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Market Infrastructure Institutions

  • 24 Mar 2021
  • 4 min read

Why in News

The Securities & Exchange Board of India (SEBI) has asked Market Infrastructure Institutions (MIIs) to begin operations from disaster recovery sites within 45 minutes of a disruption to critical systems, including trading.

  • The directive comes against the backdrop of a technical glitch at the National Stock Exchange (NSE) on 24th February that halted trading for nearly four hours.

Key Points

  • SEBI’s Latest Directive:
    • New Framework for MIIs:
      • SEBI has come out with a new framework for Business Continuity Plan (BCP) and Disaster Recovery (DR) of Market Infrastructure Institutions (MIIs) - stock exchanges, clearing corporations and depositories.
      • Business Continuity (BC) and Disaster Recovery (DR) are closely related practices that support an organization's ability to remain operational after an adverse event.
    • Guidelines:
      • In the event of disruption of any one or more of the 'critical systems', the MII would, within 30 minutes of the incident, declare that incident as 'disaster'.
        • Critical systems for an exchange or clearing corporation would include trading, risk management, collateral management, clearing and settlement and index computation.
        • Critical systems' for a depository shall include systems supporting settlement process and inter-depository transfer systems.
      • MIIs have been directed to move to disaster recovery sites within 45 minutes of declaring an incident a ‘disaster’.
        • A disaster recovery site is a place that a company can temporarily relocate to following a security breach or natural disaster.
        • It ensures that a company can continue operations until it becomes safe to resume work at its usual location or a new permanent location.
        • Mobile- and cloud-based disaster recovery sites are becoming increasingly popular.
      • The new guidelines should be implemented within 90 days.
  • Market Infrastructure Institutions (MIIs):
    • Stock exchanges, depositories and clearing corporations are collectively referred to as securities Market Infrastructure Institutions (MIIs).
    • According to the Bimal Jalan Committee (2010), these institutions are systemically important for the country’s financial development and serve as the infrastructure necessary for the securities market.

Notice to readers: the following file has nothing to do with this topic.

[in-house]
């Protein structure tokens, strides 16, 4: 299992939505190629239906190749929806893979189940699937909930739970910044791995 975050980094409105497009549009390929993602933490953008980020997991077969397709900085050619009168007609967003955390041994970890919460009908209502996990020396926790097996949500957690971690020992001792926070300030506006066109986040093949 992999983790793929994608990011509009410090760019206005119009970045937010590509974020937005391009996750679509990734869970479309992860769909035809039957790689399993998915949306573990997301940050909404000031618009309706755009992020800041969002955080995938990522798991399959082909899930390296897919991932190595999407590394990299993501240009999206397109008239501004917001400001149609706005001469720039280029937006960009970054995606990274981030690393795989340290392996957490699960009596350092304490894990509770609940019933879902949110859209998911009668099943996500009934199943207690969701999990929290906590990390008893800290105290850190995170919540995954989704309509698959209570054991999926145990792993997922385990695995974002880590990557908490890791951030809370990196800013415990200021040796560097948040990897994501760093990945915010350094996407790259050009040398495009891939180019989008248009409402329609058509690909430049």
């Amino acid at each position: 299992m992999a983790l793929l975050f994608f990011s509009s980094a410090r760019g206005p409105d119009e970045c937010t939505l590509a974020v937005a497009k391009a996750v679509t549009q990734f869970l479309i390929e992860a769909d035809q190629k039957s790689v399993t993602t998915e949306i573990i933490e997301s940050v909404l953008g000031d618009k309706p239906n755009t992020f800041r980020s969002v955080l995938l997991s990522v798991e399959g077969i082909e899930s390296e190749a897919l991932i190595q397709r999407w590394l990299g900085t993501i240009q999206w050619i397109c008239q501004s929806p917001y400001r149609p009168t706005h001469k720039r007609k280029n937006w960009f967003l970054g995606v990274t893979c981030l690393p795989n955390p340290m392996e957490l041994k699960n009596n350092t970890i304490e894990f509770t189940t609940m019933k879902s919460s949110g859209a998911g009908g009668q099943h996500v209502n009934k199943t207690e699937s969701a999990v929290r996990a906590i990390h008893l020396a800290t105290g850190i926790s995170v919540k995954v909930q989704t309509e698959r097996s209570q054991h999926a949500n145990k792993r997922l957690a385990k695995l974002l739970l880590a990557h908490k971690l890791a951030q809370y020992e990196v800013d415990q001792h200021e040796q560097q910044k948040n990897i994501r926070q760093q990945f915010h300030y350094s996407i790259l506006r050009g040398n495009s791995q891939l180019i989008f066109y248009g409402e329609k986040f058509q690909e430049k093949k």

• The stock exchange in India serves as a market where financial instruments like stocks, bonds and commodities are traded.
    • Depositories may be organizations, banks, or institutions that hold securities and assist in the trading of securities.
    • A clearing corporation is an organisation/entity affiliated with a stock exchange whose primary objective is to oversee the handling of confirmation, settlement, and delivery of transactions.


  • The Securities and Exchange Board of India was established on 12th April, 1992 in accordance with the provisions of the Securities and Exchange Board of India Act, 1992.
  • Major Function:
    • To protect the interests of investors in securities.
    • To regulate the securities market.


  • The National Stock Exchange of India Limited (NSE) is India's largest financial market.
  • Incorporated in 1992, the NSE has developed into a sophisticated, electronic market, which ranked fourth in the world by equity trading volume.
    • NSE was the first exchange in India to provide modern, fully automated electronic trading.
    • The NSE is the largest private wide-area network in India.
  • The NIFTY 50 is the flagship index on the National Stock Exchange of India Ltd. (NSE). The Index tracks the behavior of a portfolio of blue chip companies, the largest and most liquid Indian securities. It includes 50 of the approximately 1600 companies listed on the NSE.

Source: TH

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